Saturday, January 14, 2012

Manufacturing Needs

"In order for industrialism to take root, and for it to have its intended impact on the lives of rural Americans, an intensive period of colonization and brainwashing was necessary. Remember, by 1909 the rise of “super cities” was well on its way. The island of Manhattan had a population of over 2 million in 1909; more than it has today. Eastern population centers were bursting at the seams with workers who needed jobs because they no longer provided for themselves. There was capital and there was labor...what was needed was consumers.

Have you ever thought of the word “needy”? Jesus said that man only needed sustenance (food,water) and clothing – which by logical extension includes shelter – but “needy”? It was the urban masses, the bankers, and the industrial elite who were “needy”. They needed suckers (consumers) to buy things they didn't yet know they needed. After all, what is it to be “poor”? Isn't it not to have the things you need? How then do you make people want things they don't need? If the American “peasant” only bought the things he needed (food and raiment), what would happen to the millions who were piled on top of one another in the cities? How do you sell people who have all that they “need” a new lifestyle of consumption?

It's actually quite easy. You tell them they are “poor” and that they are missing out on the good life that they deserve.

Why be poor when you can have the good life? Advertising agencies would be enlisted to vividly portray the ease and comfort of the good life, and of course, anything short of the good life = poverty.

My grandmother's generation was even then being taught that they were poor and “backwards” and bereft of all “the good things in life”, and that the only solution to their newly understood condition was to fully embrace the onrushing of a new and Great Society – the home of the good life. A couple of generations before her people had lived much the same way that she did; but none of her ancestors would likely have considered themselves to be poor. My mother and aunts and uncles told me they had no idea they were poor...until they were exposed to the rest of the “world” through the burgeoning media, radio, magazines, television, and travel.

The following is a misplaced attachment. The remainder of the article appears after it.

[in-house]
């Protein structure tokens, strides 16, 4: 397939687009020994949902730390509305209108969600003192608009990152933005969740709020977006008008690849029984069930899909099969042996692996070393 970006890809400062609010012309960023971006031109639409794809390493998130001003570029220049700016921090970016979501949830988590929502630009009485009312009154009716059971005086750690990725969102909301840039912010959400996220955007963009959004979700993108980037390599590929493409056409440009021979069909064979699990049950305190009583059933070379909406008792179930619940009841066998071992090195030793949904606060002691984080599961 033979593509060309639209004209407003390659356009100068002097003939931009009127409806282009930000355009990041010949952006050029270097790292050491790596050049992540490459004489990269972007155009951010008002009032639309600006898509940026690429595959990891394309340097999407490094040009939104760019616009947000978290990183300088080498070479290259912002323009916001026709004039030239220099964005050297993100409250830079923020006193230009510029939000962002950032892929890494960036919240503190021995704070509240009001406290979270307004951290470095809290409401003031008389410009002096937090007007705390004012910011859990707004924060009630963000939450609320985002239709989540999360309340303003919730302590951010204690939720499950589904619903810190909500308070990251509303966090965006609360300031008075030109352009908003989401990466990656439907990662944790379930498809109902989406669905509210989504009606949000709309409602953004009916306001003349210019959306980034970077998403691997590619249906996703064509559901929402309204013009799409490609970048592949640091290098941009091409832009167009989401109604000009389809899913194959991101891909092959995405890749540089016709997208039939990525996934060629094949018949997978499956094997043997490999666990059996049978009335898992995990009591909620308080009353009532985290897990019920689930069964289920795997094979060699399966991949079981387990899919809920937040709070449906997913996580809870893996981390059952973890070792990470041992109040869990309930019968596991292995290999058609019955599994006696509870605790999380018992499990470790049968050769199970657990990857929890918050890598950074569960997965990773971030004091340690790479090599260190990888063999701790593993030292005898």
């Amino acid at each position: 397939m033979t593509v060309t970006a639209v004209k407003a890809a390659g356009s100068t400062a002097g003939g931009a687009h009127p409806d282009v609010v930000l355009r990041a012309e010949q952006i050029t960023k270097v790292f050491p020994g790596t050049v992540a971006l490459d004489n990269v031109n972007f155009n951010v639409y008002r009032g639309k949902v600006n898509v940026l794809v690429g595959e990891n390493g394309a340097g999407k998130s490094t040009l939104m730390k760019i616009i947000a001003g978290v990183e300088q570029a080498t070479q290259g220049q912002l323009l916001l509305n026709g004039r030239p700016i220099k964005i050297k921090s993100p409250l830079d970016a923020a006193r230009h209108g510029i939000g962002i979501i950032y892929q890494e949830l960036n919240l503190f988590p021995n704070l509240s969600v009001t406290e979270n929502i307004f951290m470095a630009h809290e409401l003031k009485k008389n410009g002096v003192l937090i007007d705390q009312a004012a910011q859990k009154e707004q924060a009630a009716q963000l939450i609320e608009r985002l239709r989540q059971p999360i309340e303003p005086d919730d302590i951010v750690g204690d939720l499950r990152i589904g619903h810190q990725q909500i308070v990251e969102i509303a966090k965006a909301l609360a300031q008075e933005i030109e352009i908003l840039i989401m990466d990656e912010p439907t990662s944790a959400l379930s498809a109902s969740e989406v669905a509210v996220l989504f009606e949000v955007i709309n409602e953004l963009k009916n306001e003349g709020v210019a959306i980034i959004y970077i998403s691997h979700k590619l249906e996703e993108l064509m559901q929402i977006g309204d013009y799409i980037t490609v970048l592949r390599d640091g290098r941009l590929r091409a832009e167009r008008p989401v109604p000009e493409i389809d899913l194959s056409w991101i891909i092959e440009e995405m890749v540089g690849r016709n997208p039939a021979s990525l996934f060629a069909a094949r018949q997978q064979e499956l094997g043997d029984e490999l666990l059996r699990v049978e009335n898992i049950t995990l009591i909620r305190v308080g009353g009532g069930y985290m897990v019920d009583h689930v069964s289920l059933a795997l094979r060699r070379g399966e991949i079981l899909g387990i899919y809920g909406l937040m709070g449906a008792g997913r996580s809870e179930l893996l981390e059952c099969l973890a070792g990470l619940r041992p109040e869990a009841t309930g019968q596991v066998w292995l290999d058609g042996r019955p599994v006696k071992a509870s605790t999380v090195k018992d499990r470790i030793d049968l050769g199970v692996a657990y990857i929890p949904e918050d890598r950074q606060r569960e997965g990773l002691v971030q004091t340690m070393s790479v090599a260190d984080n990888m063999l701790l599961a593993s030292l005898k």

In the Bible, the “poor” were widows, orphans, and those who because of some infirmity or affliction were forced to beg for food. In other words, if you were not begging bread, you were not poor! No one working the land and with food and raiment considered themselves to be poor. The concept of someone being poor just because they did not have all of the most modern conveniences would have been strange. The word “poor” didn't come into its modern usage until the Industrial Revolution – by way of advertising, marketing, merchandising, and consumerism. It was a marketing ploy, a rhetorical button. It was all about engendering rampant covetousness and the burgeoning consumerist mentality. In the early 20th century, everyone who lived without electricity and without the newest modern time-saving conveniences (which is to say everyone who lived exactly like their parents and ancestors had lived) was to be convinced by the advertisers and the marketers of the new order and by the public educators and prophets of the Industrial religion that they were the pitiful poor. According to the new thinking, everyone was poor except the very rich, and everyone was inundated with mass advertising and with cultural and social pressure that they should want more than anything else not to be considered poor. Upward mobility was the new hallmark of success, and financial condition was measured solely by how assimilated a person or family had become with the new consumer world, and within that society or mindset there was no other more objective way to measure one's spiritual or physical condition. Either you had electricity, or you did not; either you had running water, or you did not; either you had an automobile and refrigerator, or you did not. It was unthinkable that someone would not embrace and rush out to purchase these things...unless they were (gasp!) poor. The poor were to be pitied and not admired. No one would choose to deny their flesh such “necessary” toys, that is, nobody except someone who is crazy. It was understandable if you did not have the latest gadgets, but it did mean that you were poor. The only possible excuses for simple living was either poverty or insanity. If you did not choose to be without gadgets, you were poor. If you chose to be without them, you were backwards. This became the new thinking, and it does not take long for “new thinking” to become common, and for common thinking to become gospel. Your parents think the way they do because their parents were made to think that way. It all rolls downhill."

- Surviving Off Off-Grid, Michael Bunker